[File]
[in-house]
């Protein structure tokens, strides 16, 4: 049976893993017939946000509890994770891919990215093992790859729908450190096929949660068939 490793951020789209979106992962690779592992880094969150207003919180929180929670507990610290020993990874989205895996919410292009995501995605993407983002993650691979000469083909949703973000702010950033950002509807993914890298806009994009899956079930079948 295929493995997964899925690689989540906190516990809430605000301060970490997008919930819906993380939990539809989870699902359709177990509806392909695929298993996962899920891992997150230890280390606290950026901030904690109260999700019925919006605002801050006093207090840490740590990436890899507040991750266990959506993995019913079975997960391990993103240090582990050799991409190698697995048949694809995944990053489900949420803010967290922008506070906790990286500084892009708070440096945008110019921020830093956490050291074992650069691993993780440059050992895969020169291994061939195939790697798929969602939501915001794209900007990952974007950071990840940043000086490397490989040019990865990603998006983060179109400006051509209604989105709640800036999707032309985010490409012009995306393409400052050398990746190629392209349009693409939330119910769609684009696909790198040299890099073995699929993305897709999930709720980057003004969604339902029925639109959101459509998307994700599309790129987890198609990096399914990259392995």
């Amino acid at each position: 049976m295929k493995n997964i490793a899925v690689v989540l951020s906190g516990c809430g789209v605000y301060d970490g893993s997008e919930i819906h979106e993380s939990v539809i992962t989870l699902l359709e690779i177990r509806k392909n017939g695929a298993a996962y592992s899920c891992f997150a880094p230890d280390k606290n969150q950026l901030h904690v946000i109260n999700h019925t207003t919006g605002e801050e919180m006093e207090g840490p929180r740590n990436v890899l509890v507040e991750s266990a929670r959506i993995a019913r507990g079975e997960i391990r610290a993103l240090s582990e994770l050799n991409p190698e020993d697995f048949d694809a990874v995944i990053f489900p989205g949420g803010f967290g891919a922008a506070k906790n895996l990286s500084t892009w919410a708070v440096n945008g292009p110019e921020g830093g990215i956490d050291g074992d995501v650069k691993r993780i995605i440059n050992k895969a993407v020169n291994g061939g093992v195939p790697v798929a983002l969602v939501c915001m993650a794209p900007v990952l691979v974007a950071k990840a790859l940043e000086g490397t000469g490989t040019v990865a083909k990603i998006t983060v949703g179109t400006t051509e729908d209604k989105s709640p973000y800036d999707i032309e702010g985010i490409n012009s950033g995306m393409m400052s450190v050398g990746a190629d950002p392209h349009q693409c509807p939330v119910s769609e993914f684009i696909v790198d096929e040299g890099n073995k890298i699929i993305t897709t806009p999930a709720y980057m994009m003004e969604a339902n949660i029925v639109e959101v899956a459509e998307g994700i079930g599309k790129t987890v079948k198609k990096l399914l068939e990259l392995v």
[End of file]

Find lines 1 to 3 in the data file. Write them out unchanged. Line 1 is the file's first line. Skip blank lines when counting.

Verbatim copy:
[in-house]
């Protein structure tokens, strides 16, 4: 049976893993017939946000509890994770891919990215093992790859729908450190096929949660068939 490793951020789209979106992962690779592992880094969150207003919180929180929670507990610290020993990874989205895996919410292009995501995605993407983002993650691979000469083909949703973000702010950033950002509807993914890298806009994009899956079930079948 295929493995997964899925690689989540906190516990809430605000301060970490997008919930819906993380939990539809989870699902359709177990509806392909695929298993996962899920891992997150230890280390606290950026901030904690109260999700019925919006605002801050006093207090840490740590990436890899507040991750266990959506993995019913079975997960391990993103240090582990050799991409190698697995048949694809995944990053489900949420803010967290922008506070906790990286500084892009708070440096945008110019921020830093956490050291074992650069691993993780440059050992895969020169291994061939195939790697798929969602939501915001794209900007990952974007950071990840940043000086490397490989040019990865990603998006983060179109400006051509209604989105709640800036999707032309985010490409012009995306393409400052050398990746190629392209349009693409939330119910769609684009696909790198040299890099073995699929993305897709999930709720980057003004969604339902029925639109959101459509998307994700599309790129987890198609990096399914990259392995």
């Amino acid at each position: 049976m295929k493995n997964i490793a899925v690689v989540l951020s906190g516990c809430g789209v605000y301060d970490g893993s997008e919930i819906h979106e993380s939990v539809i992962t989870l699902l359709e690779i177990r509806k392909n017939g695929a298993a996962y592992s899920c891992f997150a880094p230890d280390k606290n969150q950026l901030h904690v946000i109260n999700h019925t207003t919006g605002e801050e919180m006093e207090g840490p929180r740590n990436v890899l509890v507040e991750s266990a929670r959506i993995a019913r507990g079975e997960i391990r610290a993103l240090s582990e994770l050799n991409p190698e020993d697995f048949d694809a990874v995944i990053f489900p989205g949420g803010f967290g891919a922008a506070k906790n895996l990286s500084t892009w919410a708070v440096n945008g292009p110019e921020g830093g990215i956490d050291g074992d995501v650069k691993r993780i995605i440059n050992k895969a993407v020169n291994g061939g093992v195939p790697v798929a983002l969602v939501c915001m993650a794209p900007v990952l691979v974007a950071k990840a790859l940043e000086g490397t000469g490989t040019v990865a083909k990603i998006t983060v949703g179109t400006t051509e729908d209604k989105s709640p973000y800036d999707i032309e702010g985010i490409n012009s950033g995306m393409m400052s450190v050398g990746a190629d950002p392209h349009q693409c509807p939330v119910s769609e993914f684009i696909v790198d096929e040299g890099n073995k890298i699929i993305t897709t806009p999930a709720y980057m994009m003004e969604a339902n949660i029925v639109e959101v899956a459509e998307g994700i079930g599309k790129t987890v079948k198609k990096l399914l068939e990259l392995v």